Norwegian has posted profits that on paper look remarkably good and suggest it’s beginning to turn itself around.
Too often with Norwegian has a profit been followed by a momentous loss. Profits are often underwritten by some kind of background sale of assets and rarely amount to much more than a wooden dollar transaction. Until the airline can produce a full year of reasonable profits based just on airline operations, its position remains dubious, and financial analysts aren’t being duped so easily.
Meanwhile it’s share price rose yesterday – not on the basis of profits which can be fleeting, but on the announcement of a joint venture with China Construction Bank to establish a lease company 70% owned by the Chinese firm.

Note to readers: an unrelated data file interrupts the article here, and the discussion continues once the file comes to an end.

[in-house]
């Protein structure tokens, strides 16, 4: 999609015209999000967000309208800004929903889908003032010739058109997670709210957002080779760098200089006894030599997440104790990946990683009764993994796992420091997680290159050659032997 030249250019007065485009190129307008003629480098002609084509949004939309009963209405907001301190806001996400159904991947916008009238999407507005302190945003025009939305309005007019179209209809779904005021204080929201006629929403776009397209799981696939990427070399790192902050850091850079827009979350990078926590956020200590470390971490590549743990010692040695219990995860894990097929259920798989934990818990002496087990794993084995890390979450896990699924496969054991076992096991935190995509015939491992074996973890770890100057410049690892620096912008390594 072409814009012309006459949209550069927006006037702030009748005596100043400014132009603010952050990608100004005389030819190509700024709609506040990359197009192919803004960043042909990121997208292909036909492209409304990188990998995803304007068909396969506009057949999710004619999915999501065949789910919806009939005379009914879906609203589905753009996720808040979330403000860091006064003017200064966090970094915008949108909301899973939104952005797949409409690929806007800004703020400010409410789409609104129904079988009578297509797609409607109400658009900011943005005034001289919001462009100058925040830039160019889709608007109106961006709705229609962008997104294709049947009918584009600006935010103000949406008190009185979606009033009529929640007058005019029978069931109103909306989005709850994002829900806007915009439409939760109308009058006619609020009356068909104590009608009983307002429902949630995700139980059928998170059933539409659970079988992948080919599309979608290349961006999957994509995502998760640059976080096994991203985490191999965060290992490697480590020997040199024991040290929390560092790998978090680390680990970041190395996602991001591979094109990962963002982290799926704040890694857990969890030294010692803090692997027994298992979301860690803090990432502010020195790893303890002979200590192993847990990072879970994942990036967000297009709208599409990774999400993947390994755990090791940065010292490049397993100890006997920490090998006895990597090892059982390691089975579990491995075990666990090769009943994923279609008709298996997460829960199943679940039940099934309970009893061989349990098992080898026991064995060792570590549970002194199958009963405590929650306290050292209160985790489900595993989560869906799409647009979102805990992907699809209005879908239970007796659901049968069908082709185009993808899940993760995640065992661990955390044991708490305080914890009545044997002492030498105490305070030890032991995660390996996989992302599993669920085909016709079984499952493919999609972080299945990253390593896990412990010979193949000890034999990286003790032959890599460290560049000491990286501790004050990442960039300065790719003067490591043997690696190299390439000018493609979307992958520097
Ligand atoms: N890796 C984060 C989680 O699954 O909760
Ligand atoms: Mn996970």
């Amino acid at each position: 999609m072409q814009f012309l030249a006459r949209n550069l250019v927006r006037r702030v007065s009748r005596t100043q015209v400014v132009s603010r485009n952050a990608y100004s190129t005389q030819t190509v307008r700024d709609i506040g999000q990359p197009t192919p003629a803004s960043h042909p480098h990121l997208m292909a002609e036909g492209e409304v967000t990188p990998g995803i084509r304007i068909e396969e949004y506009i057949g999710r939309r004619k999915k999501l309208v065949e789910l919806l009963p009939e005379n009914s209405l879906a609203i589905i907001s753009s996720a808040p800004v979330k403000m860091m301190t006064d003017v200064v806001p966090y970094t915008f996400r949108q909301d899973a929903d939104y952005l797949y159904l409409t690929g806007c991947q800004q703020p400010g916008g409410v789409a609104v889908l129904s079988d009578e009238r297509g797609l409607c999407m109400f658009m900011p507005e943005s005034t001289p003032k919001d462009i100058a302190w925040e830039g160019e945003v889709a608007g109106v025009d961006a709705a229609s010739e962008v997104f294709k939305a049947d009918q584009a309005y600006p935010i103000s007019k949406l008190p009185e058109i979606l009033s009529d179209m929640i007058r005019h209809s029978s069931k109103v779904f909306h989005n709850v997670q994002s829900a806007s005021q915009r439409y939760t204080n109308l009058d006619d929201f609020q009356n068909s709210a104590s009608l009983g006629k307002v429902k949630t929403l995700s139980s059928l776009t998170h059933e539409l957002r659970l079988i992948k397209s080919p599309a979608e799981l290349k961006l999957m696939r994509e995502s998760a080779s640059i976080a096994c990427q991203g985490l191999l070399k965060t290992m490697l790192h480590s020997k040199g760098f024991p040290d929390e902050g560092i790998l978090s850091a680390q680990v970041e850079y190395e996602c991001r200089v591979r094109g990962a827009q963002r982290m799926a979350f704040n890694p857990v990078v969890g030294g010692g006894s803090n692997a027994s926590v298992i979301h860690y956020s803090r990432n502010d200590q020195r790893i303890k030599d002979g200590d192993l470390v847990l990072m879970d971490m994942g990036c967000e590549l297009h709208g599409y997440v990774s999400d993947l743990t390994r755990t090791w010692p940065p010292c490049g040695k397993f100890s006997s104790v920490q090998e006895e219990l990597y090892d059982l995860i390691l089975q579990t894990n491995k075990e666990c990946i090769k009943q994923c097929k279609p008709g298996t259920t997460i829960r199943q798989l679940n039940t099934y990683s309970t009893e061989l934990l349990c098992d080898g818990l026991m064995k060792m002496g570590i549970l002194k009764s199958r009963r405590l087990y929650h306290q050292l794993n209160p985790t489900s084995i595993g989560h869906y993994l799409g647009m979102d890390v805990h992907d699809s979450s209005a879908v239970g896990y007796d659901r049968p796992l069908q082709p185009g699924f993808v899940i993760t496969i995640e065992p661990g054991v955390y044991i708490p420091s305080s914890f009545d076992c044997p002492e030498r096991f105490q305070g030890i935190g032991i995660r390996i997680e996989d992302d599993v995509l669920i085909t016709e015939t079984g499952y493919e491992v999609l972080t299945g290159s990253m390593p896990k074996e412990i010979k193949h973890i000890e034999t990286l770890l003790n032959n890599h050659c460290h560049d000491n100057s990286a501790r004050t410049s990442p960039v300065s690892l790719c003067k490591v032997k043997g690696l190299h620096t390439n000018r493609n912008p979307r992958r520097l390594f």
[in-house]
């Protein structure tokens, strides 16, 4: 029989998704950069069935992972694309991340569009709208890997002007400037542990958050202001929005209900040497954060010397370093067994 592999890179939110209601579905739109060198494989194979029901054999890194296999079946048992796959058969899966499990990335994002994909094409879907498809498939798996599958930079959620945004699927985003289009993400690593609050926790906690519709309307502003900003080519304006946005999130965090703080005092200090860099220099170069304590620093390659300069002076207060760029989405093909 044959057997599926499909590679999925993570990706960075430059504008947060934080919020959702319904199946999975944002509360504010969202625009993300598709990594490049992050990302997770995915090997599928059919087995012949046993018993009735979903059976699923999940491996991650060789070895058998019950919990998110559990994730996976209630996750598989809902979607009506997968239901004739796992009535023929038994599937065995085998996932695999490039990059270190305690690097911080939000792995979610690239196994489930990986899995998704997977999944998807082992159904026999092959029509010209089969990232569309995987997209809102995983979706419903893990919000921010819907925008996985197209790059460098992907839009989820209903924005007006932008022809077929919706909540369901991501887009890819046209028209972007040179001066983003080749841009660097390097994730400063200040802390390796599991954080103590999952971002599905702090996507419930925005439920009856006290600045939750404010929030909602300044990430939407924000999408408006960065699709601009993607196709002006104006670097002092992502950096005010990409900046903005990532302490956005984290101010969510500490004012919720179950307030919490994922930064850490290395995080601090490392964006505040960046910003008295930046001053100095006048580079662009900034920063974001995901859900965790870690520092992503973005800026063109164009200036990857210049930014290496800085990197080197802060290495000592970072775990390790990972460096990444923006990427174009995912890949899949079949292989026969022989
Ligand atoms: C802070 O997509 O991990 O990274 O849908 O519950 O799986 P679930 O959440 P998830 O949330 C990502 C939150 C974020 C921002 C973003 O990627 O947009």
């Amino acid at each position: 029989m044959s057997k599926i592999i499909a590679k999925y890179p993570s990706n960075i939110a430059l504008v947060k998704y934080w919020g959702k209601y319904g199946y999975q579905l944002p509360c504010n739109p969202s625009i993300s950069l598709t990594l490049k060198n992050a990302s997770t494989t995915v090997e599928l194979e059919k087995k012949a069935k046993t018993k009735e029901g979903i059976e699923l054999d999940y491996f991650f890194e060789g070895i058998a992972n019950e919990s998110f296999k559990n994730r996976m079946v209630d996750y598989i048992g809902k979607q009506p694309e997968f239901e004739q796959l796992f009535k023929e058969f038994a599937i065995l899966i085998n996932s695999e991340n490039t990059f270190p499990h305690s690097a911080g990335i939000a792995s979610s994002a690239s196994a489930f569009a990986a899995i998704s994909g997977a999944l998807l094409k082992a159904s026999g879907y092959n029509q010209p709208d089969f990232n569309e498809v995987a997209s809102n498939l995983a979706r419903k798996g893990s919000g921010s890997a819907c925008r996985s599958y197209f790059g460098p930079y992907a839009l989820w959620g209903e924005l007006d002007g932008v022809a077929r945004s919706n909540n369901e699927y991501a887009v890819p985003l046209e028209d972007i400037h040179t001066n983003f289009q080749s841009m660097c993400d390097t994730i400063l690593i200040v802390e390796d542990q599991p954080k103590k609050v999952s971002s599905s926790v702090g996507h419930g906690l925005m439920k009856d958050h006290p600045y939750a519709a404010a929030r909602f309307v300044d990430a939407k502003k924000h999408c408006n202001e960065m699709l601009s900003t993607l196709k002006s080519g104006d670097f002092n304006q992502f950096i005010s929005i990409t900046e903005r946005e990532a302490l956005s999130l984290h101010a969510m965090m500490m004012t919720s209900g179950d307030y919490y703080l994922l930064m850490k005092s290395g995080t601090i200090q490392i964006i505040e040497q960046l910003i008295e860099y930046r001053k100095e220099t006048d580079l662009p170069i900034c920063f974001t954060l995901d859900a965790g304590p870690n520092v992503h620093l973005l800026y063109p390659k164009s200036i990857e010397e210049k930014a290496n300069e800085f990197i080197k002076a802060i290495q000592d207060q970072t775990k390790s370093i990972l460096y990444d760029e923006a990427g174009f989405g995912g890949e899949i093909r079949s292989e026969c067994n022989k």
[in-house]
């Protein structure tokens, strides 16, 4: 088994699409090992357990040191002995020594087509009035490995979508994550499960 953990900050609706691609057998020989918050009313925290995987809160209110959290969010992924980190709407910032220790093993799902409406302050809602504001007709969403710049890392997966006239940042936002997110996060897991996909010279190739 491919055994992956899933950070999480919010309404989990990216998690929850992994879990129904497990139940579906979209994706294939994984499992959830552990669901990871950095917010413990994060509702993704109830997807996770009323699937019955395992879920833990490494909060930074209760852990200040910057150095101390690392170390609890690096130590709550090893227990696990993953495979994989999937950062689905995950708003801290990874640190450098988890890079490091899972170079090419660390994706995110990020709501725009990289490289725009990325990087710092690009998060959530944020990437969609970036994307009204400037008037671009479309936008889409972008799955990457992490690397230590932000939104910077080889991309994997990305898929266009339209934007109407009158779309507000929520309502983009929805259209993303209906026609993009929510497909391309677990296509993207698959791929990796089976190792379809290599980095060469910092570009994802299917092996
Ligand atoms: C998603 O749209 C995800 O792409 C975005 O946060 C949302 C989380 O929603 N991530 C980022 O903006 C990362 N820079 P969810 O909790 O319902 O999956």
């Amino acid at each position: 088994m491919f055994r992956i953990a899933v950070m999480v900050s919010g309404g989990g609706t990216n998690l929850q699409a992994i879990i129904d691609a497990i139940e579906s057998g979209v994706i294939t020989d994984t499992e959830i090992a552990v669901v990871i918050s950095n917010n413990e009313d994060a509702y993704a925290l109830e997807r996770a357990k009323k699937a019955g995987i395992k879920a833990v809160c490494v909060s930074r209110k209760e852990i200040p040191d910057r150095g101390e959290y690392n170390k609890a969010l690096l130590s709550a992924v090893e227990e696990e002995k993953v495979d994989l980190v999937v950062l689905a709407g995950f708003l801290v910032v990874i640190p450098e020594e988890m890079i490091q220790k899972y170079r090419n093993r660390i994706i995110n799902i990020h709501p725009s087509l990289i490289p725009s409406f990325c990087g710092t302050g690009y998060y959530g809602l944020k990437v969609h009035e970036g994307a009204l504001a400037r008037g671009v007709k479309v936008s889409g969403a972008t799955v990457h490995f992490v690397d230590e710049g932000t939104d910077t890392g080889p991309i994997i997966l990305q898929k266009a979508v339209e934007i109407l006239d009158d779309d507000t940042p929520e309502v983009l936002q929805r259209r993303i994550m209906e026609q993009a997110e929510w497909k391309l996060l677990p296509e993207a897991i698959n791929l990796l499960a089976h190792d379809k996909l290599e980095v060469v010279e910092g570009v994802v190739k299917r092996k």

The deal will see the new company buy up the nearly 100 A320neo’s Norwegian ordered but can’t afford to pay for. These will be sold or leased out through the new joint venture, removing the liability from Norwegian’s books.
While shares not worth very much rising by 23% in a day sounds good, they’re still not worth enough to be safe if an aggressive investor makes a move.
It’s possible that having posted €183 million profit from the busiest quarter of the year, they may be turning a corner – but winter can be harsh and advanced bookings across Europe are down.
If Norwegian can get through the winter, then reintroduce the MAX to service, it has a chance at last of getting through 2020 and a stable future may lie ahead.